A Division Bench of the Supreme Court on Monday upheld the Indian Army's 2009 “command and exit policy” allowing preferential promotion for officers serving in the command unit. The Bench, comprising Chief Justice of India T.S. Thakur and Justice Kurian Joseph also directed the Government to create 141 additional vacancies for promotion of combat unit officers.
The Court was hearing appeals filed under Section 31 of the Armed Forces Tribunal Act, 2007, against a judgment passed last year by the Armed Forces Tribunal. The Tribunal had quashed the policy circular and directed the Government to consider the respondent officers for promotion to the rank of Colonel by creating supernumerary posts.
Post Kargil War, the Government of India had constituted the Kargil Review Committee which was followed by a Committee headed by Mr. Ajay Vikram Singh, with a view to explore ways and means for enhancing the operational preparedness of the Indian Army in its fighting capabilities especially in Combat Arms. The Committee had submitted a report suggesting both short and long term measures that were necessary for restructuring the Officers’ Cadre of the Army. One of the significant recommendations made by the Committee was about lowering of age profile of the Officers in the Indian Army.
The recommendations made by the Committee were accepted by the Government and 1484 additional vacancies in the rank of Colonel were sanctioned with a view to lowering the age of Commanding Officers in combat and combat support arms resulting in an increased upward mobility of the Officers Cadre. The additional vacancies were to be released in two phases spread over a period of four years from 2004 to 2008.
In the second phase, another 734 vacancies were released in 2008. These additional vacancies were sanctioned by effecting upgradation in a phased manner spread over a period of five years and were directed to be allocated not on the basis of pro rata, but on “Command Exit Model” which the Government of India claimed were in consonance with the functional and operational requirements of the Army.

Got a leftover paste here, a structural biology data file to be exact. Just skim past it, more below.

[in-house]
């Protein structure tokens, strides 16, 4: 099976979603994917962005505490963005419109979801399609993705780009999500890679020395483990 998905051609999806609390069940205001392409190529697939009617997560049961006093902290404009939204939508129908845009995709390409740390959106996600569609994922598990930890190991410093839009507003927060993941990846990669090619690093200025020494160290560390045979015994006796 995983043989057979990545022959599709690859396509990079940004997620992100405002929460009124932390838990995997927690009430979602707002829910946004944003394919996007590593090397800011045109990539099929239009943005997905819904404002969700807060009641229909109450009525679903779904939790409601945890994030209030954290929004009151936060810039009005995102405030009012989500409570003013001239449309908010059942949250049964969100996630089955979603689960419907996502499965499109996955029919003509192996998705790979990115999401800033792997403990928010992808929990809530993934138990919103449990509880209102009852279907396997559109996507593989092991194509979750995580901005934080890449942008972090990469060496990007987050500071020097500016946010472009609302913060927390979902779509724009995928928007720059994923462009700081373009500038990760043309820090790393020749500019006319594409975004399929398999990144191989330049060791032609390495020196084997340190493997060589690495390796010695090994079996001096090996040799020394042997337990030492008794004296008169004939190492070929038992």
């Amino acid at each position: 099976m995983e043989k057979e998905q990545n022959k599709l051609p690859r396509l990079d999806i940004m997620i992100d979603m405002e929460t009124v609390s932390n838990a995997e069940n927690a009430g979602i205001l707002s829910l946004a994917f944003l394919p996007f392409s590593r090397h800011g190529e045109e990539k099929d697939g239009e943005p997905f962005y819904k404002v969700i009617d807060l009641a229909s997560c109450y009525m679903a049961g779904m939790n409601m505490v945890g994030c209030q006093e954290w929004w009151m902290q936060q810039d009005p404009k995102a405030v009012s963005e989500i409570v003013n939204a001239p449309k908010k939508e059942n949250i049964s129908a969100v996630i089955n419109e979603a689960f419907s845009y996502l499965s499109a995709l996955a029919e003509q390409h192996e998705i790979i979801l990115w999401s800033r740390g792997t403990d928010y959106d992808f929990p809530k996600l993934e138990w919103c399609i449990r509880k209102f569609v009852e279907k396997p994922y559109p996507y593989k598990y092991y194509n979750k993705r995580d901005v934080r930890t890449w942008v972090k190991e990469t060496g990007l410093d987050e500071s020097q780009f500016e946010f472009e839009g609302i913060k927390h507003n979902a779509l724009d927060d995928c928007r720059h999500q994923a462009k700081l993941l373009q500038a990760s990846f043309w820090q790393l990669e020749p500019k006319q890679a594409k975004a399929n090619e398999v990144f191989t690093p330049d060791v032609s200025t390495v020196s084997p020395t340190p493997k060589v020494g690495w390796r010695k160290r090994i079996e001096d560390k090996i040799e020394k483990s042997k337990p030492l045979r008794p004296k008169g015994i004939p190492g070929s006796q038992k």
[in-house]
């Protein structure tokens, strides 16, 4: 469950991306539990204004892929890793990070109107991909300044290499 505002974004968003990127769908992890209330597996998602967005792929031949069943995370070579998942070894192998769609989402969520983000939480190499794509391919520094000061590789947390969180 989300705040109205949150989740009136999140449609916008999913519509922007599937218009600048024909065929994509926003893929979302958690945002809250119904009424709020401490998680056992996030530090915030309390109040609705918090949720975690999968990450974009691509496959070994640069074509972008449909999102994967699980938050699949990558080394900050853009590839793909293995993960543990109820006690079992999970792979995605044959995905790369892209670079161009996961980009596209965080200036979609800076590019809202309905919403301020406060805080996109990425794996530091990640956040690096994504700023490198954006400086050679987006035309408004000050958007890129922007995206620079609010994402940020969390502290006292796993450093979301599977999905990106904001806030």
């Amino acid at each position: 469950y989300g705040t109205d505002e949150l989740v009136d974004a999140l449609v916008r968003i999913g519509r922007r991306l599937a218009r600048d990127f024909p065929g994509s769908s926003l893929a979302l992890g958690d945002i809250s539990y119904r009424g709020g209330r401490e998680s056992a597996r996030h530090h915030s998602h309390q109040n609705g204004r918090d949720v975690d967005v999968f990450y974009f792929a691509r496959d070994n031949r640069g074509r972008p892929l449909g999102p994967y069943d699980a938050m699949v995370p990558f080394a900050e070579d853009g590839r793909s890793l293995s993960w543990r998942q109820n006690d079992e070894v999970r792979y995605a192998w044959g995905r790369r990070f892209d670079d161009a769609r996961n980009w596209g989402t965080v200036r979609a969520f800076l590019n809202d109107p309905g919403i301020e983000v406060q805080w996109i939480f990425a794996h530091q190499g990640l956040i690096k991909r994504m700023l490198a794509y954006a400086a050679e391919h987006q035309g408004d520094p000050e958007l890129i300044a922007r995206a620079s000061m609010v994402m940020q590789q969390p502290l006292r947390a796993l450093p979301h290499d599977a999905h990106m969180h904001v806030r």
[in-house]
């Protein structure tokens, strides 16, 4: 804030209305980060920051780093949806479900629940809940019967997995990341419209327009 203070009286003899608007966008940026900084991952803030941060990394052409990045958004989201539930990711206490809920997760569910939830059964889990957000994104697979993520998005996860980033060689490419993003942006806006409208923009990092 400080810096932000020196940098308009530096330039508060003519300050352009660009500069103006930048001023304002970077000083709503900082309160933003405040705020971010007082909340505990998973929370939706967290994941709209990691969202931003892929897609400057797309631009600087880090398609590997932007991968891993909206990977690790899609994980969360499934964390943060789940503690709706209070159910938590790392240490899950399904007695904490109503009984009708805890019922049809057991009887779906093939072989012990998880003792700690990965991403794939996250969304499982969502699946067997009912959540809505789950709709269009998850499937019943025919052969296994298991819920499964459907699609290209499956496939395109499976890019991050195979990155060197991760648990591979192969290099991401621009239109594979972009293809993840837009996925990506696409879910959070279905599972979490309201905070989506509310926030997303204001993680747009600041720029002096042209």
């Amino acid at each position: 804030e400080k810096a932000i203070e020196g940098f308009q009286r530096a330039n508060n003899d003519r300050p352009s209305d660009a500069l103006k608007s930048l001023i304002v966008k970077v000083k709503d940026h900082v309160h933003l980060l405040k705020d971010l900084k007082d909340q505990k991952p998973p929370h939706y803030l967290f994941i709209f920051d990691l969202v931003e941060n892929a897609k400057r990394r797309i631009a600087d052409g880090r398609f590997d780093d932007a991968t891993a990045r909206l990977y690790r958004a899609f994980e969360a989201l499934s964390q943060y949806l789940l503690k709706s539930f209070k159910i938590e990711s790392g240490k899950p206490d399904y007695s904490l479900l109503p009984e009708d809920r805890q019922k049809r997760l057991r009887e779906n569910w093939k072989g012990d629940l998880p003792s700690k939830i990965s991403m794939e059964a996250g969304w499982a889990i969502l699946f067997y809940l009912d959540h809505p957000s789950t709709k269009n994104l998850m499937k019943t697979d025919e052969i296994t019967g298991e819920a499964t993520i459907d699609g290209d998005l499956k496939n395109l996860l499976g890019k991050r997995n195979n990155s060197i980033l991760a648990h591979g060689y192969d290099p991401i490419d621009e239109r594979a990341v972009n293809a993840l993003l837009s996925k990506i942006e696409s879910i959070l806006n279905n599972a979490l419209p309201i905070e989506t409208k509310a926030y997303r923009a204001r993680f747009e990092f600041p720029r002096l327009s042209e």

Denial of pro rata share in the second tranch prompted applications before the Armed Forces Tribunal, challenging the Government’s policy on the ground that the same was discriminatory, arbitrary and violative of fundamental rights guaranteed to them.
They prayed for quashing of the policy besides a direction to the Government of India to allocate vacancies in the rank of Colonel to each Corps on pro rata basis and convene Special Boards for promotion of the eligible Officers to such posts. The Tribunal’s order quashing the policy was challenged before the Supreme Court.
At the outset, the Court looked into the committee report in detail and concluded that the Committee had indeed emphasized the need for bringing down the age profile of Unit Commanders in Operational Units only.
The Court then when on to examine whether disregard of the recommendations during the first tranch, by allocating vacancies on a pro rata basis would by itself undo either the recommendations made by the Committee or the decision taken by the Government to allocate the newly created vacancies on “Command Exit Model” principle. This question was answered in the negative.
The Court further held that officers in service streams do not constitute a single cadre with those serving in Arms and Arms Support for purposes of allocation of additional vacancies created pursuant to the recommendations made to the Government by Committee.
The plea of legitimate expectation was disregarded by the Court, observing that there was no real basis for them to argue that the Government had either by representation or by any sustained course of conduct created an impression that any additional vacancies created to the lower age profile of commanding officers serving in Combat Arms or Combat Arms Support shall also benefit those serving in the Service Streams of the Army.
It also observed that legitimate expectation as an argument cannot prevail over a policy introduced by the Government which does not suffer from any perversity, unfairness or unreasonableness. “There is nothing perverse, unreasonable or unfair about the policy that the age of officers serving in Combat Arms and Combat Arms Support will be lowered by creating additional vacancies to be allotted on Command Exit Model. In the absence of any perversity, unreasonableness or unfairness in the policy so introduced, we see no reason to allow the argument based on legitimate expectation to unsettle or undo the policy which is otherwise laudable and intended to render the Indian Army more efficient and better equipped for combat situations,” the Bench observed.
Read the Judgment here.